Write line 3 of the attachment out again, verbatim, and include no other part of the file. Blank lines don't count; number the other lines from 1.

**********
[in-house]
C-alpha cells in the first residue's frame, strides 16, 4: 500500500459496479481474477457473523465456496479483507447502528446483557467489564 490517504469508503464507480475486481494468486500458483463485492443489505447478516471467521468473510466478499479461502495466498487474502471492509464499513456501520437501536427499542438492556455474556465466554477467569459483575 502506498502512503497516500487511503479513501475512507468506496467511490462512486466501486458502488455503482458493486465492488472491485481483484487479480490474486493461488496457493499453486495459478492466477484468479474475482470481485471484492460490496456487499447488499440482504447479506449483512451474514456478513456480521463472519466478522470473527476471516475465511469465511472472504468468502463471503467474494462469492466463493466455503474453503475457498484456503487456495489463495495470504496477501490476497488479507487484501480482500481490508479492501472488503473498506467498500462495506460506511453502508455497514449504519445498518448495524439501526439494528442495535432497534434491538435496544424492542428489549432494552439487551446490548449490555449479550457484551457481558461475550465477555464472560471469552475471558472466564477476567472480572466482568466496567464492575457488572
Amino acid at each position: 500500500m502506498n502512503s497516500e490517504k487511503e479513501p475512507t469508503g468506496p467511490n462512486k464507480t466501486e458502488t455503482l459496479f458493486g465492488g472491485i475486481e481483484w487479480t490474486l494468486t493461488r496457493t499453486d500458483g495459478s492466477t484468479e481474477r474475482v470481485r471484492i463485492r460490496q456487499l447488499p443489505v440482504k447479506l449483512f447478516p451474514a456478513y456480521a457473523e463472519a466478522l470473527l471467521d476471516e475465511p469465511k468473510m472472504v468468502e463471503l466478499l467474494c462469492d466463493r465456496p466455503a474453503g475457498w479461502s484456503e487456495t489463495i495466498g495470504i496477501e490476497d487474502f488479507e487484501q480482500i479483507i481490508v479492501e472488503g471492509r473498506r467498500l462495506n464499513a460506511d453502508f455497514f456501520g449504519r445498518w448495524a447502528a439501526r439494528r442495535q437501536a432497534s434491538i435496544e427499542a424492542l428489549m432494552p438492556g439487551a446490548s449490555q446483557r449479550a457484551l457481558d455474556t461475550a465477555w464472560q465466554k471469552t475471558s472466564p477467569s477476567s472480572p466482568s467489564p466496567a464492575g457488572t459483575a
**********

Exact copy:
Amino acid at each position: 500500500m502506498n502512503s497516500e490517504k487511503e479513501p475512507t469508503g468506496p467511490n462512486k464507480t466501486e458502488t455503482l459496479f458493486g465492488g472491485i475486481e481483484w487479480t490474486l494468486t493461488r496457493t499453486d500458483g495459478s492466477t484468479e481474477r474475482v470481485r471484492i463485492r460490496q456487499l447488499p443489505v440482504k447479506l449483512f447478516p451474514a456478513y456480521a457473523e463472519a466478522l470473527l471467521d476471516e475465511p469465511k468473510m472472504v468468502e463471503l466478499l467474494c462469492d466463493r465456496p466455503a474453503g475457498w479461502s484456503e487456495t489463495i495466498g495470504i496477501e490476497d487474502f488479507e487484501q480482500i479483507i481490508v479492501e472488503g471492509r473498506r467498500l462495506n464499513a460506511d453502508f455497514f456501520g449504519r445498518w448495524a447502528a439501526r439494528r442495535q437501536a432497534s434491538i435496544e427499542a424492542l428489549m432494552p438492556g439487551a446490548s449490555q446483557r449479550a457484551l457481558d455474556t461475550a465477555w464472560q465466554k471469552t475471558s472466564p477467569s477476567s472480572p466482568s467489564p466496567a464492575g457488572t459483575a